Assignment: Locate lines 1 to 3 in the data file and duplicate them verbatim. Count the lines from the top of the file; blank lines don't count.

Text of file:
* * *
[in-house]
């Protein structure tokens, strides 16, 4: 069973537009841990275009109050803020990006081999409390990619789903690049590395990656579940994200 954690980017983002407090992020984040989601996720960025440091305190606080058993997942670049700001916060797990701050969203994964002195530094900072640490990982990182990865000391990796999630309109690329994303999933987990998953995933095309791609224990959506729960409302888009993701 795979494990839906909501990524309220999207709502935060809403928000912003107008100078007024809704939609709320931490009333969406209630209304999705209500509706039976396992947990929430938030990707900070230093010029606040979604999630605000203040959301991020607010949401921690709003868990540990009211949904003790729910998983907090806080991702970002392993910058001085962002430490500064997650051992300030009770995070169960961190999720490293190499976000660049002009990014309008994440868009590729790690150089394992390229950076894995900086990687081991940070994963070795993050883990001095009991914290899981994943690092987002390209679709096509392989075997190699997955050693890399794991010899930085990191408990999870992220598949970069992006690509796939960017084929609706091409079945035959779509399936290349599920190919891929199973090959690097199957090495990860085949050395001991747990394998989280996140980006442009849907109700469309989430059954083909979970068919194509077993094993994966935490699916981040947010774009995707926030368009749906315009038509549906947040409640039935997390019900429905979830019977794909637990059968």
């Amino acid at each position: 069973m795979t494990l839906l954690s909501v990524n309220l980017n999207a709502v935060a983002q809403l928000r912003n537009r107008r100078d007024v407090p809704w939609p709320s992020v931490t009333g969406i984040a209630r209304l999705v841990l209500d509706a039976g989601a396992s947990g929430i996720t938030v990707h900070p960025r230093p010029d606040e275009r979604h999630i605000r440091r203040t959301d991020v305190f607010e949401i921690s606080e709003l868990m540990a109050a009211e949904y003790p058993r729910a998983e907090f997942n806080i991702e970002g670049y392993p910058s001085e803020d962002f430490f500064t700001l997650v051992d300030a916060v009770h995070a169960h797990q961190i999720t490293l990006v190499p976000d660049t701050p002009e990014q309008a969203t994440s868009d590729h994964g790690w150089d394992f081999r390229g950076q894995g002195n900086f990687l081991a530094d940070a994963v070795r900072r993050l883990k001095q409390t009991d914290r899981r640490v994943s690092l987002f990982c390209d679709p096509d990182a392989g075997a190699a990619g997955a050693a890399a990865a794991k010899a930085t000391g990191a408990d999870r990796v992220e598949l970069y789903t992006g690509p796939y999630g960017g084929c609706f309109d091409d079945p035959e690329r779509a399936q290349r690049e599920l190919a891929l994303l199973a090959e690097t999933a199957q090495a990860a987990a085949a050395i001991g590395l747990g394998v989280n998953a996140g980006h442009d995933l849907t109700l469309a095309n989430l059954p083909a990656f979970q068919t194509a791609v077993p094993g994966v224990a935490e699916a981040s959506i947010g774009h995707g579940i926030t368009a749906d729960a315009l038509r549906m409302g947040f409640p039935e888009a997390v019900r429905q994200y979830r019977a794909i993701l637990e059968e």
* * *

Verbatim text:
[in-house]
């Protein structure tokens, strides 16, 4: 069973537009841990275009109050803020990006081999409390990619789903690049590395990656579940994200 954690980017983002407090992020984040989601996720960025440091305190606080058993997942670049700001916060797990701050969203994964002195530094900072640490990982990182990865000391990796999630309109690329994303999933987990998953995933095309791609224990959506729960409302888009993701 795979494990839906909501990524309220999207709502935060809403928000912003107008100078007024809704939609709320931490009333969406209630209304999705209500509706039976396992947990929430938030990707900070230093010029606040979604999630605000203040959301991020607010949401921690709003868990540990009211949904003790729910998983907090806080991702970002392993910058001085962002430490500064997650051992300030009770995070169960961190999720490293190499976000660049002009990014309008994440868009590729790690150089394992390229950076894995900086990687081991940070994963070795993050883990001095009991914290899981994943690092987002390209679709096509392989075997190699997955050693890399794991010899930085990191408990999870992220598949970069992006690509796939960017084929609706091409079945035959779509399936290349599920190919891929199973090959690097199957090495990860085949050395001991747990394998989280996140980006442009849907109700469309989430059954083909979970068919194509077993094993994966935490699916981040947010774009995707926030368009749906315009038509549906947040409640039935997390019900429905979830019977794909637990059968």
């Amino acid at each position: 069973m795979t494990l839906l954690s909501v990524n309220l980017n999207a709502v935060a983002q809403l928000r912003n537009r107008r100078d007024v407090p809704w939609p709320s992020v931490t009333g969406i984040a209630r209304l999705v841990l209500d509706a039976g989601a396992s947990g929430i996720t938030v990707h900070p960025r230093p010029d606040e275009r979604h999630i605000r440091r203040t959301d991020v305190f607010e949401i921690s606080e709003l868990m540990a109050a009211e949904y003790p058993r729910a998983e907090f997942n806080i991702e970002g670049y392993p910058s001085e803020d962002f430490f500064t700001l997650v051992d300030a916060v009770h995070a169960h797990q961190i999720t490293l990006v190499p976000d660049t701050p002009e990014q309008a969203t994440s868009d590729h994964g790690w150089d394992f081999r390229g950076q894995g002195n900086f990687l081991a530094d940070a994963v070795r900072r993050l883990k001095q409390t009991d914290r899981r640490v994943s690092l987002f990982c390209d679709p096509d990182a392989g075997a190699a990619g997955a050693a890399a990865a794991k010899a930085t000391g990191a408990d999870r990796v992220e598949l970069y789903t992006g690509p796939y999630g960017g084929c609706f309109d091409d079945p035959e690329r779509a399936q290349r690049e599920l190919a891929l994303l199973a090959e690097t999933a199957q090495a990860a987990a085949a050395i001991g590395l747990g394998v989280n998953a996140g980006h442009d995933l849907t109700l469309a095309n989430l059954p083909a990656f979970q068919t194509a791609v077993p094993g994966v224990a935490e699916a981040s959506i947010g774009h995707g579940i926030t368009a749906d729960a315009l038509r549906m409302g947040f409640p039935e888009a997390v019900r429905q994200y979830r019977a794909i993701l637990e059968e």